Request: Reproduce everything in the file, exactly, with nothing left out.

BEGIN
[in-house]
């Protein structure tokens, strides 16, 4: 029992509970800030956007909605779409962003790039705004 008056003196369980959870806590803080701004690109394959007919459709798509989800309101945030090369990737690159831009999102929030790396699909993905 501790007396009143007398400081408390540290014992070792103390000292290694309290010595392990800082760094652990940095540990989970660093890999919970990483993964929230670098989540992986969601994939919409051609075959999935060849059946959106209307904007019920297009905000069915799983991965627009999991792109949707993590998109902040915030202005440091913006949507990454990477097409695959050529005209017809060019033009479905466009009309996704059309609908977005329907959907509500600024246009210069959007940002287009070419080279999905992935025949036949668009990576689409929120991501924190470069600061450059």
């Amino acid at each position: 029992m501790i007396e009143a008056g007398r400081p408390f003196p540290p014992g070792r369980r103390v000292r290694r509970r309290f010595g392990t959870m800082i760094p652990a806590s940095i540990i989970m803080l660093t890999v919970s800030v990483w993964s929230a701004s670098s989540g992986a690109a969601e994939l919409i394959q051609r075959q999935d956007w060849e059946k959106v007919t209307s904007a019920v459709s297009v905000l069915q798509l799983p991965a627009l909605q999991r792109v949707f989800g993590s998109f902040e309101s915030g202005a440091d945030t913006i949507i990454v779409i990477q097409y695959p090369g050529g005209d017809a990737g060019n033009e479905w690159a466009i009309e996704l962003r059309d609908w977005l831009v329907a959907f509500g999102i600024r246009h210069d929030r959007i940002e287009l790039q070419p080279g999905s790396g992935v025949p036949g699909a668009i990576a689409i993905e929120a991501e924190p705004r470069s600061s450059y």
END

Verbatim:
[in-house]
């Protein structure tokens, strides 16, 4: 029992509970800030956007909605779409962003790039705004 008056003196369980959870806590803080701004690109394959007919459709798509989800309101945030090369990737690159831009999102929030790396699909993905 501790007396009143007398400081408390540290014992070792103390000292290694309290010595392990800082760094652990940095540990989970660093890999919970990483993964929230670098989540992986969601994939919409051609075959999935060849059946959106209307904007019920297009905000069915799983991965627009999991792109949707993590998109902040915030202005440091913006949507990454990477097409695959050529005209017809060019033009479905466009009309996704059309609908977005329907959907509500600024246009210069959007940002287009070419080279999905992935025949036949668009990576689409929120991501924190470069600061450059």
């Amino acid at each position: 029992m501790i007396e009143a008056g007398r400081p408390f003196p540290p014992g070792r369980r103390v000292r290694r509970r309290f010595g392990t959870m800082i760094p652990a806590s940095i540990i989970m803080l660093t890999v919970s800030v990483w993964s929230a701004s670098s989540g992986a690109a969601e994939l919409i394959q051609r075959q999935d956007w060849e059946k959106v007919t209307s904007a019920v459709s297009v905000l069915q798509l799983p991965a627009l909605q999991r792109v949707f989800g993590s998109f902040e309101s915030g202005a440091d945030t913006i949507i990454v779409i990477q097409y695959p090369g050529g005209d017809a990737g060019n033009e479905w690159a466009i009309e996704l962003r059309d609908w977005l831009v329907a959907f509500g999102i600024r246009h210069d929030r959007i940002e287009l790039q070419p080279g999905s790396g992935v025949p036949g699909a668009i990576a689409i993905e929120a991501e924190p705004r470069s600061s450059y």